Somehow, being in the Middle East, and the intensity of experiences, sights, smells and emotions that surrounds me here... it almost invalidates the very deep fears and divisions of the Balkans region.

Today I came across a random phrase in my journal: "Crossing the border - no green (plains) to forested". On my last weekend there, as we ventured on the bus from Kosovo into Serbia we crossed from light green fields into dark green forests. This cannot be a sudden shift in the natural geography of the land. It tells about centuries of history that have preserved the forests in Serbia and destroyed their cousin trees in Kosovo, replacing them with unused fields and with farmland. God be with that land, even if it is a world away.

Tuesday, June 16, 2009

Portrait #84: The Serbian Nuns

Everywhere I go, I now carry with me a most inspiring journal. It's an exquisite hardbound volume that's about the size of the palm of my hand. The maroon-coloured binding has three flowers inscribed along the spine. Most of the cover is a bland burnt-brown colour, but it also has intricate flowers etched into the front corners, and one simple flower on the back. On the front cover, the maroon binding and the brown cover are separated by a thin ribbon and a strip of pale pink lace. The pages are made of thick unbleached parchment paper.

This journal is small and slight, and holding it feels like holding a poem. It whispers urgently to the person holding it that someone put a lot of intimate love and care into its creation.

It was crafted by a nun in a monastery in Gracanica, the largest Serbian town in Kosovo. In this town, the writing on signs is Cyrillic (instead of the Latin script used elsewhere in Kosovo), the prices are all in Serbian Dinar (as opposed to Euros), cars have Serbian tags or no tags at all (except for the occasional visitor's Kosovar tags). It's a ten-minute drive from Kosovo's capital, but entering this town means crossing a symbolic national border.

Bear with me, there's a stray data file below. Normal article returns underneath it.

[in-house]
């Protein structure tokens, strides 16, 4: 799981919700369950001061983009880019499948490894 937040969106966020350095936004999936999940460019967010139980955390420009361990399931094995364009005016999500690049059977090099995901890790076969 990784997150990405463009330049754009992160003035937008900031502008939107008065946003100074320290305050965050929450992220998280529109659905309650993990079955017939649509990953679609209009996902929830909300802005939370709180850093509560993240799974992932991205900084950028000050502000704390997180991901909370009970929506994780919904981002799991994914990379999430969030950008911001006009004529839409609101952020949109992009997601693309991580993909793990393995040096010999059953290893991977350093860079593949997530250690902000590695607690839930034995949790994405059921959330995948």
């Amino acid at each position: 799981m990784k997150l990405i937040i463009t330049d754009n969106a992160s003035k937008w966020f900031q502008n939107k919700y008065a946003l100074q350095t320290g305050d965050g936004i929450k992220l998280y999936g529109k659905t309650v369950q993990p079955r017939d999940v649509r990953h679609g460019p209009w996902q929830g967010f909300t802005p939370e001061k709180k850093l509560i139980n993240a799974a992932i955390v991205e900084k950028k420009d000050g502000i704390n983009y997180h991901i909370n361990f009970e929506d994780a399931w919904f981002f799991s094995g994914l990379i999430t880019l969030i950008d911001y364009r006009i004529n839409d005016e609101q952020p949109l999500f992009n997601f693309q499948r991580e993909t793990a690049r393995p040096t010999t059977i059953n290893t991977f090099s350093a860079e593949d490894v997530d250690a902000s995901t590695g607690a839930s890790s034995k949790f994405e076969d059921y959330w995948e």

Right in the heart of Gracanica is a compound which houses a church and monastery. It is surrounded by a tall brick wall, and guarded by a squadron of Finnish soldiers. Only foreigners have the gall to enter this fortress to tour the historical Orthodox building, but local townspeople continue to pray regularly in the church.

Living in the monastery are 19 nuns and 3 priests. We met 2 of the nuns, both of whom were born and raised in Belgrade, the capital of Serbia and a six-hour drive from Gracanica. They now serve their God in the heart of an unending political stand-off, between Kosovar Albanian (everything surrounding Gracanica) and Serbian hegemony.

But these women cared nothing for politics. They both had perfectly deep blue eyes, spoke pristine English, and dressed modestly in all black, including headscarves and long skirts. They spoke with big smiles and soft voices. As my friend and I explored their tiny shop full of precious wares, they told us that they felt like rebels in their Orthodox order of nuns because they went against the will of the older nuns to sell their homemade books, as well as honey and needlework and home-brewed wine, to tourists visiting the monastery, to raise money for a soup kitchen in a nearby city.

Monday, June 15, 2009


I've left Kosovo for the foreseeable future! For the last few days I've been stranded in a Lebanese paradise where I got to indulge in beautiful views, Starbucks and friends. I'll take that kind of stranding anytime. And am now back in the place where I always seem to land... Syria.

With Kosovo behind me, I am determined to return to my discipline of blog writing. I've a nice pile of portraits from my last few weeks in the Balkans, and already so many beautiful Middle Eastern images to share.

So... I write this as a promise to myself and to you that tomorrow I will be a blogger once again.